Thursday, July 12, 2012

TomTom Congestion Index Useless for Metro Vancouver

My jawed dropped when I saw the headlines yesterday that Vancouver has the second worst congestion in North America. TomTom, the GPS maker, released the North American Congestion Index which found that Metro Vancouver had an index of 30%. It didn’t seem to make sense to me so I looked into the number. The congestion number is based on the percentage difference between free-flow travel time and congested travel time. So if three cities have free-flow travel times of 35, 30, and 25 minutes and during peak periods travel time is 5 minutes longer in each city, the city with the shortest free-flow travel time will appear to have worse congestion using the TomTom Index. Another fatal flaw of this report is that it does not take transit, cycling, or walking into account which in Metro Vancouver plays a large role during peak commuting times.

Information from Statistics Canada points to the link between population and commute time. The not-so-surprising result is that the larger the population, the higher the commuting time.

Average Commute Time vs Population (Source: Statistics Canada)

When you plot the average commute time to the TomTom Index, there is a weaker correlation that becomes glaringly obvious with Metro Vancouver.

Average Commute Time vs. TomTom Congestion Index (Source: Statistics Canada)

The big difference between Metro Vancouver and every other major region in Canada is that we have fewer freeways which means that the average speed in Vancouver is slower. Many people confuse speed and mobility with travel time and accessibility. While Vancouver roads are the slowest of any major region in Canada, yet we have shorter commute times than Toronto or Montreal. Metro Vancouver is a more accessible region.

What I did find really interesting about the TomTom report is the other data it contained. There seems to be a link between the amount of freeways built and congested speed. It seems that the more freeways you build, the larger the difference between free-flow and congested speed. You could draw the conclusion that freeways actually make more congestion!

Congested Speed vs Free-Flow Speed (Source: TomTom)

The TomTom congestion index is useful for the region that builds more freeways as its population grows and doesn't rely on public transit, walking, or cycling, but in a region like Metro Vancouver (which bucked the freeway trend until recently) the index proves to be of little use.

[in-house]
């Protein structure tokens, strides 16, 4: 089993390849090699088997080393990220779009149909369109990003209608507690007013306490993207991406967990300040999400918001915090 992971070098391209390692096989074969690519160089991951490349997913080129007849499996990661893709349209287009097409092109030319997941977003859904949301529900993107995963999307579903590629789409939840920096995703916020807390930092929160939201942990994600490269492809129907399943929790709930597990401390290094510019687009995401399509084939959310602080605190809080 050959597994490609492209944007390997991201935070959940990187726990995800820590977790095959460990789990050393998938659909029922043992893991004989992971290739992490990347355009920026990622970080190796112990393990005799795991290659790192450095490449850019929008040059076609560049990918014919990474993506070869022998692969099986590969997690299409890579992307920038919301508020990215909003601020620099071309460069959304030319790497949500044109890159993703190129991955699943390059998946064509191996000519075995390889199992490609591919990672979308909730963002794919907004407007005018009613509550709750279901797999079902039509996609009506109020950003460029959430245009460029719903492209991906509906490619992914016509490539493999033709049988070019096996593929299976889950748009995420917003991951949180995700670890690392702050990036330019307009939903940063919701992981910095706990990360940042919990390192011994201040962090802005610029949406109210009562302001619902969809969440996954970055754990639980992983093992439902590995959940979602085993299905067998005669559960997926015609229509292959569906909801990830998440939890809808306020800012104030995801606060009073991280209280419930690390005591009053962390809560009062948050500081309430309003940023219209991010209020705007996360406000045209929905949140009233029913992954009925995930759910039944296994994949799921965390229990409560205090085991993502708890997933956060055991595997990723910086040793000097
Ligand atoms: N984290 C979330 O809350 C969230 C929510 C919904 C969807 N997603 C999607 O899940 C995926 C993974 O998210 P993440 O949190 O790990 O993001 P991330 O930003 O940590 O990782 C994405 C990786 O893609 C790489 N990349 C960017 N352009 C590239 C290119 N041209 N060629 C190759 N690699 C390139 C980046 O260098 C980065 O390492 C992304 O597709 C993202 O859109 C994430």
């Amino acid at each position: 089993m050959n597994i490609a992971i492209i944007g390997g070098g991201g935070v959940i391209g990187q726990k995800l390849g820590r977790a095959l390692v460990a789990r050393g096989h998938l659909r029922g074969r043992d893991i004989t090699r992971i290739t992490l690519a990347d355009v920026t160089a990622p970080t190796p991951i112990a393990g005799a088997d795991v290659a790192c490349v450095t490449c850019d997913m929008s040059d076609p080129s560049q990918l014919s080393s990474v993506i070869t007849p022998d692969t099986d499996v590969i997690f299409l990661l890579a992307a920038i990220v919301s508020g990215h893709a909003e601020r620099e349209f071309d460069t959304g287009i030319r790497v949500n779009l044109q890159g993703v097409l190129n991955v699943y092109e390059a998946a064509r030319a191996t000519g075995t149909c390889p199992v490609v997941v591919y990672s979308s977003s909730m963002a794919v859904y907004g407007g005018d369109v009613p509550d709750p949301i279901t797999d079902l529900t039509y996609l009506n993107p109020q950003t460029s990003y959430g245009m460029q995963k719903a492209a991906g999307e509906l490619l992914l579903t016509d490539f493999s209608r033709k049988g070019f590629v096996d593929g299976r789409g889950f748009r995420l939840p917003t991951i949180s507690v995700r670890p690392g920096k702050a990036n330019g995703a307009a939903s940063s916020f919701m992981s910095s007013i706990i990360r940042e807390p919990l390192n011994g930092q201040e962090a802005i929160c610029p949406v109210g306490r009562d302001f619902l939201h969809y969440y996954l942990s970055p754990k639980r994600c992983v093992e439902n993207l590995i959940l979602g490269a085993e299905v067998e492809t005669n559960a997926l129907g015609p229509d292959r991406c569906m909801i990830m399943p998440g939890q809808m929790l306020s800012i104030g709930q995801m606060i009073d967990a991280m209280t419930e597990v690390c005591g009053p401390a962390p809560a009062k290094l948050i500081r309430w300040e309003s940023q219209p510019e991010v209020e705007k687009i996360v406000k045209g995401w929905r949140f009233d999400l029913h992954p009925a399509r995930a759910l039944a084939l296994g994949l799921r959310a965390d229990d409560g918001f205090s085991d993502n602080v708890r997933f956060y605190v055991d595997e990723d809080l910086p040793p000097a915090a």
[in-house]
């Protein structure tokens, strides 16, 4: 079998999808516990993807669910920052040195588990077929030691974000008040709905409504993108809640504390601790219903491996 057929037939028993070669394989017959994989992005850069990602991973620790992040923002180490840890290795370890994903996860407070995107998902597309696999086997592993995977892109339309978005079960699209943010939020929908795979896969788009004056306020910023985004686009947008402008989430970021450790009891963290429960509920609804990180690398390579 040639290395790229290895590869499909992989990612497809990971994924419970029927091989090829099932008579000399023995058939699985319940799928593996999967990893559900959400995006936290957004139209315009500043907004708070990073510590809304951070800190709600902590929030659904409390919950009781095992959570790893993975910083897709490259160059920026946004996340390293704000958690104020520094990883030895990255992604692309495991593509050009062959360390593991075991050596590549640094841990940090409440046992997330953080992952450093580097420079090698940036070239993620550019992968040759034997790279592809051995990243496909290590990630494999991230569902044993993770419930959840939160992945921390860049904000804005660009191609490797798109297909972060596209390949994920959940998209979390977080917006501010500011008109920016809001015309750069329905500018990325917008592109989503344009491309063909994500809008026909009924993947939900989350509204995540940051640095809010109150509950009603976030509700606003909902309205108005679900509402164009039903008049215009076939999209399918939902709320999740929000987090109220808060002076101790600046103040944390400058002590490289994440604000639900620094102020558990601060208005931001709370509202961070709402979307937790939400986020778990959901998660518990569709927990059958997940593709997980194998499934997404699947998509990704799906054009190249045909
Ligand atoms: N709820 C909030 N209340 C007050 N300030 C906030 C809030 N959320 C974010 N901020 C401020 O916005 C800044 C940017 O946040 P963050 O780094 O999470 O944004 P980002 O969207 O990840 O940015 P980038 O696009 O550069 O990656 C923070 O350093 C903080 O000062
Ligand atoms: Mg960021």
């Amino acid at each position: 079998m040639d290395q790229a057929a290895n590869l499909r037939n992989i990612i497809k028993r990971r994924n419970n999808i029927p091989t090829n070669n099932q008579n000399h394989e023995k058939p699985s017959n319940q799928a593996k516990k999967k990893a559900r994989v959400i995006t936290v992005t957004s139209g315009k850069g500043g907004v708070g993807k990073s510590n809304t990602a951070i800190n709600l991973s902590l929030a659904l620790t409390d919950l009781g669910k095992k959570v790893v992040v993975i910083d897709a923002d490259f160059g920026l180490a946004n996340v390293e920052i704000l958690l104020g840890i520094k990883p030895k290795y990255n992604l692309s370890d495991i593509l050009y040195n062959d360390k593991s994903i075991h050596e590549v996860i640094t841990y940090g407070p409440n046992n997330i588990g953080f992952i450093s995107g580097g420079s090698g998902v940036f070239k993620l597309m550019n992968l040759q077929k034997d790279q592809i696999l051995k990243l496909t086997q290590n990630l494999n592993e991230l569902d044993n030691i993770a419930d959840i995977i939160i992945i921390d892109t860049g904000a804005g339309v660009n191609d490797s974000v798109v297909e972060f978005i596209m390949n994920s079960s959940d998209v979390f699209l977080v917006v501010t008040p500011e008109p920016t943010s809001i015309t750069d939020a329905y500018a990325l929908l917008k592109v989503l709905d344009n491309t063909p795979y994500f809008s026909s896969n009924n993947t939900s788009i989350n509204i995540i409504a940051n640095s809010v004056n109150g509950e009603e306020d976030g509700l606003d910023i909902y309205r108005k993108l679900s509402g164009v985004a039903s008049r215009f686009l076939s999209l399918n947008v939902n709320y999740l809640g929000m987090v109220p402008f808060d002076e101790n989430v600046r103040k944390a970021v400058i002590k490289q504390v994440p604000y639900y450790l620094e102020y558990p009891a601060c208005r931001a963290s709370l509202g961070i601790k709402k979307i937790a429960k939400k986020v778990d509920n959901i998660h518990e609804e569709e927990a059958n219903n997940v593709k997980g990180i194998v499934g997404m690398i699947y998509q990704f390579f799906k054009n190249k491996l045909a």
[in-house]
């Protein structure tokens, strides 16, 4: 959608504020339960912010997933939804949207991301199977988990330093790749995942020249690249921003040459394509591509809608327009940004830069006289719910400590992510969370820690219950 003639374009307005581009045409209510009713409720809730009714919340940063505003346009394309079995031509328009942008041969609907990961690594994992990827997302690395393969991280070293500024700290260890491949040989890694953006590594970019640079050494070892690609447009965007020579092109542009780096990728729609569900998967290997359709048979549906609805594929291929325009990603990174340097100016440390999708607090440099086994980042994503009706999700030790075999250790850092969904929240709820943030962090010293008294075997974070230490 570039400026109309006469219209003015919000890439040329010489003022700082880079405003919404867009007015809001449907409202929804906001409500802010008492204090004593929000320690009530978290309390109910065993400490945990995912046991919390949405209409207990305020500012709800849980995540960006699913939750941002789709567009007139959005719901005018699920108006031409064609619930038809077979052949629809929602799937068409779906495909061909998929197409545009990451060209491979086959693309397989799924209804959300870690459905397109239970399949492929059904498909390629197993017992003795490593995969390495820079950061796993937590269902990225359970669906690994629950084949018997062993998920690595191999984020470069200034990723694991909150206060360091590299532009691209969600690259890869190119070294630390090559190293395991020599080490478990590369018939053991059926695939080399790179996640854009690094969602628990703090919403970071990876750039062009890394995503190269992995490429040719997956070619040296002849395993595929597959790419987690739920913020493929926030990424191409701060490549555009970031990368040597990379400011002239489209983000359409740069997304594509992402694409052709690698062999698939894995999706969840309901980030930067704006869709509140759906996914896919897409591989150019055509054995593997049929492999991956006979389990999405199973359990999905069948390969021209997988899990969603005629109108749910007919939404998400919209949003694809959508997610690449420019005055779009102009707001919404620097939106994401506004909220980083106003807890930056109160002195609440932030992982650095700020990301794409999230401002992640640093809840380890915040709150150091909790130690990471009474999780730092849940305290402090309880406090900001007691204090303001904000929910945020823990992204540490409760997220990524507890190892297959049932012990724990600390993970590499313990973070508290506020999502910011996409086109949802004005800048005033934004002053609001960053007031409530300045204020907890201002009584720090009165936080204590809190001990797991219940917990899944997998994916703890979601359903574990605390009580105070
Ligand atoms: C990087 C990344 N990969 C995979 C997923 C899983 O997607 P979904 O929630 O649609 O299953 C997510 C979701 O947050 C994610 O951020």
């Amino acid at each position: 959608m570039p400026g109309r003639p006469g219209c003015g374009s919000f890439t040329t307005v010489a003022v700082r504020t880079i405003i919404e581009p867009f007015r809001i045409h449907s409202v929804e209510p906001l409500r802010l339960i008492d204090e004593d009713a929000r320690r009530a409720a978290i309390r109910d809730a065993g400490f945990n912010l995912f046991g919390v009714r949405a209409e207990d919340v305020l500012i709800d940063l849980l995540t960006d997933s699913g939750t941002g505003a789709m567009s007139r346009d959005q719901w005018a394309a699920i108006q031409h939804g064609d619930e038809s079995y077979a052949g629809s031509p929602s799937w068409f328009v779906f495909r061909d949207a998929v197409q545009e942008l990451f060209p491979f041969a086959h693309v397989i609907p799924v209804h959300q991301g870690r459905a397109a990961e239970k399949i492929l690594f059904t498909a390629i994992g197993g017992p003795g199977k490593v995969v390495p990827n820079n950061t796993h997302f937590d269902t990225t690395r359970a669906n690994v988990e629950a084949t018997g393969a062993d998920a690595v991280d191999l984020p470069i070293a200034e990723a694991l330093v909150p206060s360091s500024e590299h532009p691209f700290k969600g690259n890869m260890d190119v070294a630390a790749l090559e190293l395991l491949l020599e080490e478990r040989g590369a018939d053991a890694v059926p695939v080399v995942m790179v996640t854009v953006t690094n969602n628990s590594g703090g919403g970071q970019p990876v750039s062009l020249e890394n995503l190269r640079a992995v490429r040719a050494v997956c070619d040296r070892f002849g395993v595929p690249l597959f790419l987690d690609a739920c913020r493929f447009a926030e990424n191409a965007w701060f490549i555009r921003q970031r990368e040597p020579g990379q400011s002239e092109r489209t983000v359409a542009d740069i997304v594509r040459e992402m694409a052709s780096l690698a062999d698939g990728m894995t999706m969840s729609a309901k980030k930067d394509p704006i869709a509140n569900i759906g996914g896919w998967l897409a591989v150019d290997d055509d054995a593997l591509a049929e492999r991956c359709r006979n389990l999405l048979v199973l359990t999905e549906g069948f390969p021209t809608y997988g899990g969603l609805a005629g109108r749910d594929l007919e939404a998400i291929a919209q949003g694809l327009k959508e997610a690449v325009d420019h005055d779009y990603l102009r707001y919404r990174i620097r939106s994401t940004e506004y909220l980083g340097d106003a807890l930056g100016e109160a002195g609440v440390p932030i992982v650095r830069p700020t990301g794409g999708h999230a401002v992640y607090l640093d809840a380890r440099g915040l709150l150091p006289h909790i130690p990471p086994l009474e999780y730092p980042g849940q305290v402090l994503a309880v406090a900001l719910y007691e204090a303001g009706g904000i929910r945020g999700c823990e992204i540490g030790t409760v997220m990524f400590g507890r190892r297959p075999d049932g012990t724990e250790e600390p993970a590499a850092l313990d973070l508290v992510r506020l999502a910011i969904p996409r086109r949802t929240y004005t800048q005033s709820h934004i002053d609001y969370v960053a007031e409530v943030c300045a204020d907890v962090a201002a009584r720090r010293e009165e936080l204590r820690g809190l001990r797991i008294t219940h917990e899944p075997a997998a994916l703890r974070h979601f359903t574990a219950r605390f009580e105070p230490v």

PS: The average commute time in the freewayless City of Vancouver is 27 minutes, while outside of the City of Vancouver the average commute time is 31 minutes.

The raw data. Click image to view.

5 comments:

Anonymous said...

A real embarrassment. Congratulations to all the major news outlet for biting on a marketing bait. A great example of the poor fact checking done by most daily news journalists. They certainly did not read the "report" before pushing the story.
Shameful.

Anonymous said...

I disagree with the claim that one "could draw the conclusion that freeways actually make more congestion," that graph instead suggests to me that more freeways increases congested speed, which imo should REDUCE average commute time.

I think it's also of note that Vancouver has a significantly lower average free-flow speed, something that our elected officials should be looking to change, by improving driver skills, instead of demonizing speeding to increase ticket revenue.

Brandon Yan said...

Speed means the death of the street. We must slow ourselves to save ourselves. Chance of death when one is hit by a car go to almost 80% as soon a car go overs 50KM/H.

Anonymous said...

"Many people confuse speed and mobility with travel time and accessibility."
What do you mean confuse? Those terms are all interrelated, not alternatives.

Nathan Pachal said...

Not really, the ability to get from point a to b fast is difference then getting from where you are to where you need to go. Driving 15km to get grocery fast (mobility) is difference then being able to walk to a grocery store because it is close. (Accessibility)